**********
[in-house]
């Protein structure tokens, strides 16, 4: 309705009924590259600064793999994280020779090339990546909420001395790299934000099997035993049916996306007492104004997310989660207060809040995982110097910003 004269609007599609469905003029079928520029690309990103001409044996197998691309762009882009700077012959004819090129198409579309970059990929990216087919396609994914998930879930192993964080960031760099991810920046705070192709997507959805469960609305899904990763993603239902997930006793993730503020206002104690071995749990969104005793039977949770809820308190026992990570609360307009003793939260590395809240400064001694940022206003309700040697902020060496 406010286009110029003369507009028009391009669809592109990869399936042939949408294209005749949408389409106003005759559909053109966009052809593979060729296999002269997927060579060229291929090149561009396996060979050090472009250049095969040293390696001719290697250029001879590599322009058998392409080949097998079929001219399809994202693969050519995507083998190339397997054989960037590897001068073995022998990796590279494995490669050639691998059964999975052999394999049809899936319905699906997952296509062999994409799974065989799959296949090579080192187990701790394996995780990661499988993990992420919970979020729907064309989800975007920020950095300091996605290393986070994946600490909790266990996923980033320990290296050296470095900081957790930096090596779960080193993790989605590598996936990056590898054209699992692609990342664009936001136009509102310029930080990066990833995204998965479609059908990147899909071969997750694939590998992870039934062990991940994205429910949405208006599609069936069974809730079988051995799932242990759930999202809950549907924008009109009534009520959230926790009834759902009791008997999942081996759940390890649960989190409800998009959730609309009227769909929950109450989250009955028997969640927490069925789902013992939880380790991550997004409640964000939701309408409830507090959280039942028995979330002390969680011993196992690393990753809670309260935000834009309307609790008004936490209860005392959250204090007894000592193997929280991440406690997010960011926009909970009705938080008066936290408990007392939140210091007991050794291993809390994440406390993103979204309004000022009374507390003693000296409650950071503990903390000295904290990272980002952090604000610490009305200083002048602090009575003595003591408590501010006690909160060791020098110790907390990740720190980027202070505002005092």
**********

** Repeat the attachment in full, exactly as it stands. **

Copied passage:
[in-house]
């Protein structure tokens, strides 16, 4: 309705009924590259600064793999994280020779090339990546909420001395790299934000099997035993049916996306007492104004997310989660207060809040995982110097910003 004269609007599609469905003029079928520029690309990103001409044996197998691309762009882009700077012959004819090129198409579309970059990929990216087919396609994914998930879930192993964080960031760099991810920046705070192709997507959805469960609305899904990763993603239902997930006793993730503020206002104690071995749990969104005793039977949770809820308190026992990570609360307009003793939260590395809240400064001694940022206003309700040697902020060496 406010286009110029003369507009028009391009669809592109990869399936042939949408294209005749949408389409106003005759559909053109966009052809593979060729296999002269997927060579060229291929090149561009396996060979050090472009250049095969040293390696001719290697250029001879590599322009058998392409080949097998079929001219399809994202693969050519995507083998190339397997054989960037590897001068073995022998990796590279494995490669050639691998059964999975052999394999049809899936319905699906997952296509062999994409799974065989799959296949090579080192187990701790394996995780990661499988993990992420919970979020729907064309989800975007920020950095300091996605290393986070994946600490909790266990996923980033320990290296050296470095900081957790930096090596779960080193993790989605590598996936990056590898054209699992692609990342664009936001136009509102310029930080990066990833995204998965479609059908990147899909071969997750694939590998992870039934062990991940994205429910949405208006599609069936069974809730079988051995799932242990759930999202809950549907924008009109009534009520959230926790009834759902009791008997999942081996759940390890649960989190409800998009959730609309009227769909929950109450989250009955028997969640927490069925789902013992939880380790991550997004409640964000939701309408409830507090959280039942028995979330002390969680011993196992690393990753809670309260935000834009309307609790008004936490209860005392959250204090007894000592193997929280991440406690997010960011926009909970009705938080008066936290408990007392939140210091007991050794291993809390994440406390993103979204309004000022009374507390003693000296409650950071503990903390000295904290990272980002952090604000610490009305200083002048602090009575003595003591408590501010006690909160060791020098110790907390990740720190980027202070505002005092």